Implantation of Stromal Vascular Fraction Progenitors at Bone Fracture Sites: From a Rat Model to a First-in-Man Study


Saxer F., Scherberich A., Todorov A., Studer P., Miot S., Schreiner S., ...More

STEM CELLS, vol.34, no.12, pp.2956-2966, 2016 (SCI-Expanded) identifier identifier identifier

  • Publication Type: Article / Article
  • Volume: 34 Issue: 12
  • Publication Date: 2016
  • Doi Number: 10.1002/stem.2478
  • Journal Name: STEM CELLS
  • Journal Indexes: Science Citation Index Expanded (SCI-EXPANDED), Scopus
  • Page Numbers: pp.2956-2966
  • Keywords: Adipose tissue, Cellular therapy, Osteoporotic fracture, Bone repair, Mesenchymal stromal cells, MESENCHYMAL STEM-CELLS, HUMAN ADIPOSE-TISSUE, VASCULOGENIC GRAFTS, OSTEOGENIC GRAFTS, ILIAC CREST, DIFFERENTIATION, REGENERATION, DEFECTS, OSTEOPOROSIS, CAPACITY
  • Dokuz Eylül University Affiliated: Yes

Abstract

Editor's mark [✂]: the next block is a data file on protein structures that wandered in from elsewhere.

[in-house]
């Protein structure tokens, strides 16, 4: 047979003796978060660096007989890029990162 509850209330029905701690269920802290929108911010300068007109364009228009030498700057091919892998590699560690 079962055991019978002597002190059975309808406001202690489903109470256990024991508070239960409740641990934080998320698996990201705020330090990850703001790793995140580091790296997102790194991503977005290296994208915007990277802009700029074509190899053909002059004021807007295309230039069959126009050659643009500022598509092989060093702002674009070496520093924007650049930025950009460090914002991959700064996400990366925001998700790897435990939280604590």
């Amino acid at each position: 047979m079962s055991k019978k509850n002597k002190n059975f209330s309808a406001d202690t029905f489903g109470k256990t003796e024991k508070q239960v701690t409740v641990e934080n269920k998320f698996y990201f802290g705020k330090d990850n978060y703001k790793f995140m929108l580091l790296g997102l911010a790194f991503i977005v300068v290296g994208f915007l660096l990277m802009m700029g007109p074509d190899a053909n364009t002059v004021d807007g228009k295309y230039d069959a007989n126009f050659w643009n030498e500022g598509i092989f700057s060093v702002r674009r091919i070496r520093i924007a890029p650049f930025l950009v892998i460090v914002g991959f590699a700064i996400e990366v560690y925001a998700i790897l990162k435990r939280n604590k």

Stromal Vascular Fraction (SVF) cells freshly isolated from adipose tissue include osteogenicand vascular-progenitors, yet their relevance in bone fracture healing is currently unknown. Here, we investigated whether human SVF cells directly contribute to the repair of experimental fractures in nude rats, and explored the feasibility/safety of their clinical use for augmentation of upper arm fractures in elderly individuals. Human SVF cells were loaded onto ceramic granules within fibrin gel and implanted in critical nude rat femoral fractures after locking-plate osteosynthesis, with cell-free grafts as control. After 8 weeks, only SVF-treated fractures did not fail mechanically and displayed formation of ossicles at the repair site, with vascular and bone structures formed by human cells. The same materials combined with autologous SVF cells were then used to treat low-energy proximal humeral fractures in 8 patients (64-84 years old) along with standard open reduction and internal fixation. Graft manufacturing and implantation were compatible with intraoperative settings and led to no adverse reactions, thereby verifying feasibility/safety. Biopsies of the repair tissue after up to 12 months, upon plate revision or removal, demonstrated formation of bone ossicles, structurally disconnected and morphologically distinct from osteoconducted bone, suggesting the osteogenic nature of implanted SVF cells. We demonstrate that SVF cells, without expansion or exogenous priming, can spontaneously form bone tissue and vessel structures within a fracture-microenvironment. The gained clinical insights into the biological functionality of the grafts, combined with their facile, intra-operative manufacturing modality, warrant further tests of effectiveness in larger, controlled trials.